I duck into Novella Cafe to escape this October drizzle.
Glass-enclosed Novella, in the lobby of the public library, looks out onto the heart of downtown Eugene. It’s a warm and inviting place, where the ragged people go. And it’s where I go on Sunday afternoons.
I can get a cup of coffee here for a buck. And I can sit at one of the tables and eat my own food. A pretty good deal.
I scan the room for a table, one where people already sit. Preferably the ones with their backs to the counter, their bedrolls banked against the wall. My people.
“May I join you?” I ask.
I don’t quite get the woman’s name. She makes room for me. “My friend will be back shortly,” she says.
She says his name is Treetop. And when he returns he looks as though he has been washing up in the men’s room.
“I have a couple of sandwiches,” I say to the pair. “Would you like a sandwich? It’s fresh baked bread and fresh ground peanutbutter.”
“Oh, no, ma’am, we don’t want to take your lunch,” Treetop says with a weathered, semi-toothless smile. “But that’s kind of you to offer.”
“I already ate,” I say breezily.
Actually, one of the sandwiches was my lunch. And actually, I did eat—feasted, really—an hour earlier at the Eucharistic banquet at my church. You know, the body and blood of the risen Lord, cleverly disguised as a thin wheat wafer and a sip of port wine.
Treetop and his lady friend lean in, their sandwiches remaining respectfully untouched in their ziplock bags. They share with me some details of their lives, a somewhat disjointed narrative. Whole chapters seem to be missing.
I sense that they spare me the hard parts, the heartaches, the bruises that come from the blows of life’s unfairness.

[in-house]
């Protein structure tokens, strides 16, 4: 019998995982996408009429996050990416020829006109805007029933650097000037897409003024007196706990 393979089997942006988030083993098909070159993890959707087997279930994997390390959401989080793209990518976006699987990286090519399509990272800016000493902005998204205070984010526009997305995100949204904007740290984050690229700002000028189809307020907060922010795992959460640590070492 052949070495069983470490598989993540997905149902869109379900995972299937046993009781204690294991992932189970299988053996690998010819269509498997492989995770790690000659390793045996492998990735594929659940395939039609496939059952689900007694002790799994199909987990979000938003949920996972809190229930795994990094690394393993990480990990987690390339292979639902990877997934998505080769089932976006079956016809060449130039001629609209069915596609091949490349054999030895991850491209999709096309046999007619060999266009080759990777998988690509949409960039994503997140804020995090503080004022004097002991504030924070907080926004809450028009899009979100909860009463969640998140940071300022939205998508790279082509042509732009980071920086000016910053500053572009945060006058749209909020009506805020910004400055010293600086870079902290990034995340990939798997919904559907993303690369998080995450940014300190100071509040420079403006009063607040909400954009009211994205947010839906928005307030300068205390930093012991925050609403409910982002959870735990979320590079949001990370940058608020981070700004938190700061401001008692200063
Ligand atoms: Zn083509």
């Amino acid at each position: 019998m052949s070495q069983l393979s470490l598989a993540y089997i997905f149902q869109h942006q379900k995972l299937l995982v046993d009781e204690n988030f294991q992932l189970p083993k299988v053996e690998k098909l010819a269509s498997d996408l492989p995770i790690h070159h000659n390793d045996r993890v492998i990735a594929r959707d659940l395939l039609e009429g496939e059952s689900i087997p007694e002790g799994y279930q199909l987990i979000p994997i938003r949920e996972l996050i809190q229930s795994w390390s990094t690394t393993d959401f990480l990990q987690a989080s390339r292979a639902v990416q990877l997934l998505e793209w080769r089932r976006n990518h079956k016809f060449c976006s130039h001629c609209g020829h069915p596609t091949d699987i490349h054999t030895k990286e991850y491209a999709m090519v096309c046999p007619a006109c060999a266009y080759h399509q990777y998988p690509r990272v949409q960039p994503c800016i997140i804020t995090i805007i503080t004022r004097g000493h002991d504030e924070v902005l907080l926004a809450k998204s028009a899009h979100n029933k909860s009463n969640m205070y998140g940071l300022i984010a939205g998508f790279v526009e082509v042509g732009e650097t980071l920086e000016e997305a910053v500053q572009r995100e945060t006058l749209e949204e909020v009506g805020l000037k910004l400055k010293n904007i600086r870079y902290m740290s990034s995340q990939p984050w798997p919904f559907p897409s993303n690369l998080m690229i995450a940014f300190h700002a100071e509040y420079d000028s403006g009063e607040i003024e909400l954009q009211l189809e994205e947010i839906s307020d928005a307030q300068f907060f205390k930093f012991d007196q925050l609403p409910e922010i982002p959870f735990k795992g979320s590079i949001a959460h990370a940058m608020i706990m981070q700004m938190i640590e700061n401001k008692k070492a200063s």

Treetop and his lady friend no doubt were among the four thousand, the five thousand, who were drawn to this man Jesus, the itinerant preacher with a whole different vision for the world. A world that holds space for the ones at the margins.
My thoughts wander back to those days. Am I the kid with the couple of loaves? Or maybe I am one of those disciples suggesting to Jesus that he dismiss the crowds so they can go into the local villages to get something to eat.
But the logistics of love don’t work that way.
“You give them some love,” Jesus says.
At this I say, “Are we going to spend two hundred days’ wages for love to feed them?”
“How much love do you have?” Jesus asks. “Go and see.”
When we figure out how much love we have, we answer, “This much.” He tells us to make the people sit down on the green grass.
Then, taking the little bit of love that we disciples have gathered, Jesus raises his eyes to heaven, pronounces the blessing, breaks the love, and gives it to us to distribute. People feed themselves on love until they have their fill. And then we gather up enough leftover love to fill twelve baskets.
The multiplication of love, I think. I look at Treetop, look at his lady friend. They seem so appreciative of the moment, in from the rain, warm with this moment of human conversation.
For a moment I feel included in their world. And for a moment, perhaps, they feel included in mine.
And I think of a phrase from the Book of Tobit: “Share with the hungry some of your bread.” Some of your bread, it says. I can do that.
Jesus, you know, never fed all hungry people for all time. He fed a few. He did not heal the wounds of all humanity for all time. He touched and healed a few.
He shows me how it’s done. Now it’s my turn.
Mary Sharon Moore writes and speaks nationwide on the nature of God’s calling.